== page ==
Preventing users from sharing account information is a security concern as well as a way to prevent paid accounts from being shared. When hosting a virtual environment targeted to kids, you are also required to take reasonable measures to prevent users from sharing PII (Personal Identifiable Information) in accordance with COPPA (Children’s Online Privacy Protection Act). The types of personal information include, but are not limited to, phone number, email address, and home address which cannot be shared in chat rooms, forum posts, and the like. Implementing all of the following prevention techniques will dramatically reduce your risk from users sharing account credentials and PII.
Educate Your Users
Prevent Users from Typing Their Own Information
Passwords typically cannot be filtered since each user’s password is One-way Encrypted in your system (at least it should be!). However, you can prevent users from sharing their login names by rejecting messages that contain the login name of the user that generated the message. Without it, the password is not very useful. Note that a user’s login name cannot be the same as their public display name for this technique to work. Any personally identifiable information you store about a user (name, email, address, etc) can also be filtered on a user-by-user basis using this technique.
Open Chat: Filter Commonly Used Phrases
To identify and eliminate a majority of chat messages or forum posts that contain PII or account information, add commonly used phrases to your blacklist such as:
- My phone number is
- My address is
- What is your phone number
- Send me your account info
There are a number of variations for each phrase to consider as well, such as the pound sign (#) in place of the word “number”. Keep the phrases as short as possible, but not too vague as to generate false-positives. For example, blocking the word “number” will generate too many false-positives if filtered alone. Instead, add “my phone number” to your filter blacklist.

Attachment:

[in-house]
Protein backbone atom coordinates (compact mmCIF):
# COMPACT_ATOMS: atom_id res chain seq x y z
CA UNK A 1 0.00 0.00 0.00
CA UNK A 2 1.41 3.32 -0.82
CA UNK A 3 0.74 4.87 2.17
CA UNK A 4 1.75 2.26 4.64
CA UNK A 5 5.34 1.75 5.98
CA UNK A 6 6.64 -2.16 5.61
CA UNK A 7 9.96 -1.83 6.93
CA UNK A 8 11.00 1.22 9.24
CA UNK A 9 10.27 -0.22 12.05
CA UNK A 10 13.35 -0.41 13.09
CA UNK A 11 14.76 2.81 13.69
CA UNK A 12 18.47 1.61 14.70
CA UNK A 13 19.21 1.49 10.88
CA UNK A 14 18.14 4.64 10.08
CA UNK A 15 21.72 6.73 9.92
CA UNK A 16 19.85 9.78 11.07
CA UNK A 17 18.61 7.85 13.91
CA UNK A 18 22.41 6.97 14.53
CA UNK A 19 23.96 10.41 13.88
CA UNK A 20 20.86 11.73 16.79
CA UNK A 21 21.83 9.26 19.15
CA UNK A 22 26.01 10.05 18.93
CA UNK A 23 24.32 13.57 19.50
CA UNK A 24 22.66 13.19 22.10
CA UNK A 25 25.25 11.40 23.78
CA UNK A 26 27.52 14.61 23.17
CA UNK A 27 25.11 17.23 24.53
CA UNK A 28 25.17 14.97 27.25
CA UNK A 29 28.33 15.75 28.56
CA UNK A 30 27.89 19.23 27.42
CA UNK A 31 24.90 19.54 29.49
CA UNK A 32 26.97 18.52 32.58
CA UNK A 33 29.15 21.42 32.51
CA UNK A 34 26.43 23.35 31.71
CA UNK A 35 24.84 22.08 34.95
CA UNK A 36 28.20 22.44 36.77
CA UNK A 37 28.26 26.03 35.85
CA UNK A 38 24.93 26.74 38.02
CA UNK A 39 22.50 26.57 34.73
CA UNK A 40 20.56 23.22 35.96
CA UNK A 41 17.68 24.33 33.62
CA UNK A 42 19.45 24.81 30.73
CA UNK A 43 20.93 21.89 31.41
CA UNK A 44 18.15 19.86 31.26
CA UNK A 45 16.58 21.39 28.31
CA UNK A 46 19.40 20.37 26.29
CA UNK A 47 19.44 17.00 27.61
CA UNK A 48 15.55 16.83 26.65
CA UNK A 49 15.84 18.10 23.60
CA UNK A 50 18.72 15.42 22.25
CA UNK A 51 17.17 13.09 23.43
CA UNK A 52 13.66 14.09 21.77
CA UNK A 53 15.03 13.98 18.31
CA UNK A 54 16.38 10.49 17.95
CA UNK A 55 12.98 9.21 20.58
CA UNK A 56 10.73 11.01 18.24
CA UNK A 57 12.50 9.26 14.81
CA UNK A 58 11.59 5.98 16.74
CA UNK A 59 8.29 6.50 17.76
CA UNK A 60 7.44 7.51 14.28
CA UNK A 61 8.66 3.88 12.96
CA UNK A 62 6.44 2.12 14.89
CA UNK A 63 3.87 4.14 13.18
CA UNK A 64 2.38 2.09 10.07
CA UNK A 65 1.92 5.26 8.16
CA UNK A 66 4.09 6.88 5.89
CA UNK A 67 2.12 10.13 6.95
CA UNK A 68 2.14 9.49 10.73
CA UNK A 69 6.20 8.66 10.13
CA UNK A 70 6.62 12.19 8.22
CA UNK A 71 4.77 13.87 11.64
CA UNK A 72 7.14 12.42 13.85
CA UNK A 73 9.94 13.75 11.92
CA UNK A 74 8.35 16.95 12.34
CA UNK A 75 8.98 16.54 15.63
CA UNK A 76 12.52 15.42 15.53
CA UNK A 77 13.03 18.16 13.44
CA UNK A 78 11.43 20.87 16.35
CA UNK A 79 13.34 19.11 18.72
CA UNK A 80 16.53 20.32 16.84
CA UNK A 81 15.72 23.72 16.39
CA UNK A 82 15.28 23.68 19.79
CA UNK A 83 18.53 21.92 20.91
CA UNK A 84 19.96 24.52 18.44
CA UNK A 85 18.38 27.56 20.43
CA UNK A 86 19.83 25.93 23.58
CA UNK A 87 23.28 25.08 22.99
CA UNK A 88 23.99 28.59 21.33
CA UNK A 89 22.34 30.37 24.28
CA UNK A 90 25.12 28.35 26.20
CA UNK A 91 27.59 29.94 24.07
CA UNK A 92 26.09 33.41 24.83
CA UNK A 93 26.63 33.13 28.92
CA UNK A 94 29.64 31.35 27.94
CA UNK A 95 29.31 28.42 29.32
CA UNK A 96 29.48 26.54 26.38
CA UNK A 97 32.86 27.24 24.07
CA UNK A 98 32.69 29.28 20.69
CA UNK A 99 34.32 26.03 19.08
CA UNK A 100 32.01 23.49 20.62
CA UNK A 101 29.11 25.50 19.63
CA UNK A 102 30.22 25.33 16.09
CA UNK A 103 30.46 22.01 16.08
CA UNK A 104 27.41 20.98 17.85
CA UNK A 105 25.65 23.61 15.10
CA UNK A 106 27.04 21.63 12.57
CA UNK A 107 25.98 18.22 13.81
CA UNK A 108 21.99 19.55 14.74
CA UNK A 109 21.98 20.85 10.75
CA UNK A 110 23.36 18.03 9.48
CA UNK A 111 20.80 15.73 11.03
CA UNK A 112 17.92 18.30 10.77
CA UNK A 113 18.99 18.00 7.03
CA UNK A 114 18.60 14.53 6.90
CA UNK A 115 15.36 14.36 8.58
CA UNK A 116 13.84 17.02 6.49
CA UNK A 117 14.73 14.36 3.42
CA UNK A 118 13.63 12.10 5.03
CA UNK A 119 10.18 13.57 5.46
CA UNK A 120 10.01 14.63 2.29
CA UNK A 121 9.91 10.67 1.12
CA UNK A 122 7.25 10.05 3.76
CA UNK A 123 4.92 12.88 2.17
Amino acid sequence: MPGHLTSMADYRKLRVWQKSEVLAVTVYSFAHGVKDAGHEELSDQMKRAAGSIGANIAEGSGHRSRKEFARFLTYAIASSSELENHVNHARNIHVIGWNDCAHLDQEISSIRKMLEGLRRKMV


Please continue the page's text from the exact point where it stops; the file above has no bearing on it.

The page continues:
Open Chat: Detect Email Addresses and Phone Numbers
Two of the most commonly shared pieces of personally identifiable information are email addresses and phone numbers. Simply preventing “.com”, the “@” sign, and numbers from being typed are a good start. Better yet, use a filtering solution that can detect clever attempts of getting around the filter when users spell out numbers or type “at” in place of the “@” sign (among other techniques).
Implement Restricted Chat
Restricted chat is commonly referred to as White List Filtering. Users are only allowed to type words and phrases that are on a pre-approved list. Kids have been known to be able to circumvent white list filters to share information such as their phone number, so moderation efforts still need to be in place. Read the very informative post by Izzy Neis for more details on restricted chat challenges: Is there such thing as 100% Safe Chat for kids?
Keep an Eye on Repeat Offenders
This is a common moderation practice for preventing any inappropriate behavior and worth mentioning here. If a user tries to share their personal information once, keep an eye on their content to be sure they do not try again.
Will these techniques be 100% effective when used together to prevent users from sharing account credentials and personal information? Most likely not, but making the effort will drastically reduce your risk and provide users a level of comfort and security while participating in your online environment. Visit the description of Inversoft’s CleanSpeak Filter and Moderation Tools to learn how integrating CleanSpeak will make the effort easy!
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